Touring Portugal’s medieval northern heritage


‘Travel’ is written by freelance journalist and photographer, Chris Graeme, who lives in Lisbon and   enjoys subjects such as world economics and politics.

With the credit crunch and recession beginning to bite, many people are opting to take holidays within Portugal rather than heading for costly exotic destinations.

For those who decide to stay put, there is a wealth of cultural and architectural heritage the length and breadth of the country, particularly in the Cradle of Portugal’s Nationhood and its medieval cities in the north.

Braga, one of Portugal’s largest cities with a population of 175,000, was my starting point for my five-day Easter tour of the north.

One of the oldest cities in the country and indeed one of the oldest Christian cities in Europe, Braga was founded by the Romans, when it was called Bracara Augusta, 2000 years ago.

It is particularly rich in terms of both historical monuments and picturesque churches, many of which are baroque, the reason why it is often referred to as the ‘Baroque City’.

In the heart of the Minho District, it is also known as the Archbishops City given that its archbishop was, for many centuries, the most important on the Iberian Peninsula.

One of the wettest cities in the country, there are a number of sites worth visiting including the impressive early medieval 11th century Romanesque, Gothic and Manueline style Sé Cathedral, the partly Roman Basilica of São Martinho de Dume from the sixth century, and the Visigoth chapel of São Frutuoso which is a national monument.

There is also the wonderful Renaissance Church of Misericórdia de Braga, the highly ornamented Monastery of Tibães and the Braga Episcopal Palace near the Sé where the city’s archbishops resided.

Particularly impressive is the baroque church of Bom Jesus, from which one gets a fantastic view over the entire city.  

For those who like medieval history, castles and open air markets then Guimarães, the birth place of the Portuguese state, is an absolute jewel.

Also in the district of Braga and Minho, this Moorish city originally called Vimaranis, was, according to legend, the birthplace of Afonso I of Portugal and it was from here that the duke proclaimed Portuguese independence from the Kingdom of León after the Battle of São Mamede in 1109.  

The castle and surrounding park are particularly lovely. Although parts are being restored and, therefore, are closed to the public, one can see some of the main state rooms with their amazing tapestries and pieces of late medieval and Renaissance furniture from the Dukes of Braganza. The city has been a World Heritage Site since 2001.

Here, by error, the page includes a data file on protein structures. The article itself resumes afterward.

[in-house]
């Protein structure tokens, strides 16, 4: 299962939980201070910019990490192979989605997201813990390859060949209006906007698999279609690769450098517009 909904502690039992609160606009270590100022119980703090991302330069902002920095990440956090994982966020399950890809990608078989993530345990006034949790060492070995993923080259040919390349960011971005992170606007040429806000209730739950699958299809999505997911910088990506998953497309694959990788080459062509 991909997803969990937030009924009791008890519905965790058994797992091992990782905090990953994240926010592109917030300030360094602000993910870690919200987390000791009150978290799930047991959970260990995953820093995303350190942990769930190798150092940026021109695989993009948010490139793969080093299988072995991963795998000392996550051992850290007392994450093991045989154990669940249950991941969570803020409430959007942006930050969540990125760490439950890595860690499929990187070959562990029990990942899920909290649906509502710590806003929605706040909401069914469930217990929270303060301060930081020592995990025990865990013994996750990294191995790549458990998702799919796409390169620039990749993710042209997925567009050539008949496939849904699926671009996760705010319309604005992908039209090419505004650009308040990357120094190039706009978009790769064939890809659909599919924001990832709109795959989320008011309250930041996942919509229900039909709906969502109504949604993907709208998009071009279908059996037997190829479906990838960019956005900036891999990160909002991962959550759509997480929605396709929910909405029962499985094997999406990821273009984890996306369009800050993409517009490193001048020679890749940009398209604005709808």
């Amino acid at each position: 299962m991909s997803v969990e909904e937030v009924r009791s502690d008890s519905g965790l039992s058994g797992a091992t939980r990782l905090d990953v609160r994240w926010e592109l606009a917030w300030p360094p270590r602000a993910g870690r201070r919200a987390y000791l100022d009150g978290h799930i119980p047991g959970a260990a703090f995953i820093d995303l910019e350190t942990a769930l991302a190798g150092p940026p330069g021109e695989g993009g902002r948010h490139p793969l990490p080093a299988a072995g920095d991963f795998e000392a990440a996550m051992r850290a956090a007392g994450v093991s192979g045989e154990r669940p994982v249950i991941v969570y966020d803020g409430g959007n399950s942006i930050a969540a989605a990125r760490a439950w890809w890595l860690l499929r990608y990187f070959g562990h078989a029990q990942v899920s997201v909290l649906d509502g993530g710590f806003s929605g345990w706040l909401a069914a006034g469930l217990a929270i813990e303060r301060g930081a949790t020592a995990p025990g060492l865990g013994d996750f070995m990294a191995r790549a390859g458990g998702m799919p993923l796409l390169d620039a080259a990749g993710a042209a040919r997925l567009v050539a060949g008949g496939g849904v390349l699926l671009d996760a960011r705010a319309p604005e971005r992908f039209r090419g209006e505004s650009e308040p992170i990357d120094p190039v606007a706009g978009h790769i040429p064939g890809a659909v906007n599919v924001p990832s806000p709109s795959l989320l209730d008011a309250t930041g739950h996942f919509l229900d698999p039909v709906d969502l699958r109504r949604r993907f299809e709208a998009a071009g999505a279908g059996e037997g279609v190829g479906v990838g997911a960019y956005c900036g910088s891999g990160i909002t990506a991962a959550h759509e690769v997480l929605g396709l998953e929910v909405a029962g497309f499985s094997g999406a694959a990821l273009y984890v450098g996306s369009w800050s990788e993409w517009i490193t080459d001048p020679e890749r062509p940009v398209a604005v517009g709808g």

Vila Real is a small, but well-ordered medieval town with Roman beginnings, which are attributed to Count Dom Henrique and King Afonso III between 1096 and 1272, but only became a city in 1925. Try the town’s famous hot veal pies and visit the impressive cathedral in the town centre.

Viseu has, for years, become the battle ground of two conflicting stories as the birthplace of Portugal’s founding father Dom Afonso Henriques. According to legend, he came from Guimarães but according to historian Dr. João Silva de Sousa, documents unearthed in the Torre do Tombo archives in Lisbon point to the fact that he did, in fact, come from Viseu, which has an impressive 13th and 14th century Gothic cathedral that contains the silver covered relic of the hand and arm of Saint Teotónio which is said to have healing properties. An ally of Afonso Henriques, he managed to get the pope to excommunicate his intriguing mother Teresa de Léon and was one of the first Portuguese religious figures to be canonised.

Lamego is a pretty town in the hills not far from Viseu, which has the amazing baroque church and sanctuary of Nossa Senhora dos Remédios, with its blue and white rococo ceiling, perched atop a hill accessed by a series of long and steep stone steps from the top of which one has a wonderful view of the town and its medieval castle.

Nearby is Régua and the Estrada Real (Royal Road), which winds along the River Douro cutting through the Upper Douro Valley, where one can see many of the most famous port wine vineyards, including Sandeman and Croft, dotted along the layered vine terraces from which one gets truly breathtaking views of the river and surrounding countryside.

It’s worth taking a river trip from Régua as far as Pinhão, which is a pretty riverside harbour with scenic views and the famous Vintage House boutique hotel where you can stop off and sample some of the local port wines at the wine cellars there.

Finally, your trip back to Lisbon could be via the Serra da Estrela Mountains which are the highest points in mainland Portugal. The vastly improved roads take you up to the highest point or Torre (1993 metres) while Guarda, Covilhã and Manteigas are small towns worth visiting as the region is overall famous for its cheeses, smoked sausages, honey, pure new wool clothing and, of course, the famous Serra da Estrela dogs which are for sale everywhere you look.